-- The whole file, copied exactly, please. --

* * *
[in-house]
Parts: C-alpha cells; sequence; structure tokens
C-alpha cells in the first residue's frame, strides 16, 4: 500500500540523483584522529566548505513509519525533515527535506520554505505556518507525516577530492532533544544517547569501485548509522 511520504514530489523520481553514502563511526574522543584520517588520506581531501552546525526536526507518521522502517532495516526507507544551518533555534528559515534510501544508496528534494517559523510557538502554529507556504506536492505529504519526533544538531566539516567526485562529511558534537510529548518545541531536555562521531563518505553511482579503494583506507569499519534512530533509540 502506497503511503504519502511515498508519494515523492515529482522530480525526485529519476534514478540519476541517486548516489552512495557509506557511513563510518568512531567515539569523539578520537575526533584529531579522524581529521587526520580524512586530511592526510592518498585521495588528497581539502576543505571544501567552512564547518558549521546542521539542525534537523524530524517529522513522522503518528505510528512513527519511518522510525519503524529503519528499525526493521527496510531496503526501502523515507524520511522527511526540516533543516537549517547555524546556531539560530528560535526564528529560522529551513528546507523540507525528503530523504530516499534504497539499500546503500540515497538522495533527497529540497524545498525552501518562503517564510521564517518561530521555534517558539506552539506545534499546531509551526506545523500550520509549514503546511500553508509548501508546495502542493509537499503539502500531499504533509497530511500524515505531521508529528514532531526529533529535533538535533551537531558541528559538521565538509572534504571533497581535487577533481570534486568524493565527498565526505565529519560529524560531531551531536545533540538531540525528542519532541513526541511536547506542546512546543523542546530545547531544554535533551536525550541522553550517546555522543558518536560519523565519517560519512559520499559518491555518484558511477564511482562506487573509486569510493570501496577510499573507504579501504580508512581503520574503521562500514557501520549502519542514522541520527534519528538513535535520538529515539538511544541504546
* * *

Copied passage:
[in-house]
Parts: C-alpha cells; sequence; structure tokens
C-alpha cells in the first residue's frame, strides 16, 4: 500500500540523483584522529566548505513509519525533515527535506520554505505556518507525516577530492532533544544517547569501485548509522 511520504514530489523520481553514502563511526574522543584520517588520506581531501552546525526536526507518521522502517532495516526507507544551518533555534528559515534510501544508496528534494517559523510557538502554529507556504506536492505529504519526533544538531566539516567526485562529511558534537510529548518545541531536555562521531563518505553511482579503494583506507569499519534512530533509540 502506497503511503504519502511515498508519494515523492515529482522530480525526485529519476534514478540519476541517486548516489552512495557509506557511513563510518568512531567515539569523539578520537575526533584529531579522524581529521587526520580524512586530511592526510592518498585521495588528497581539502576543505571544501567552512564547518558549521546542521539542525534537523524530524517529522513522522503518528505510528512513527519511518522510525519503524529503519528499525526493521527496510531496503526501502523515507524520511522527511526540516533543516537549517547555524546556531539560530528560535526564528529560522529551513528546507523540507525528503530523504530516499534504497539499500546503500540515497538522495533527497529540497524545498525552501518562503517564510521564517518561530521555534517558539506552539506545534499546531509551526506545523500550520509549514503546511500553508509548501508546495502542493509537499503539502500531499504533509497530511500524515505531521508529528514532531526529533529535533538535533551537531558541528559538521565538509572534504571533497581535487577533481570534486568524493565527498565526505565529519560529524560531531551531536545533540538531540525528542519532541513526541511536547506542546512546543523542546530545547531544554535533551536525550541522553550517546555522543558518536560519523565519517560519512559520499559518491555518484558511477564511482562506487573509486569510493570501496577510499573507504579501504580508512581503520574503521562500514557501520549502519542514522541520527534519528538513535535520538529515539538511544541504546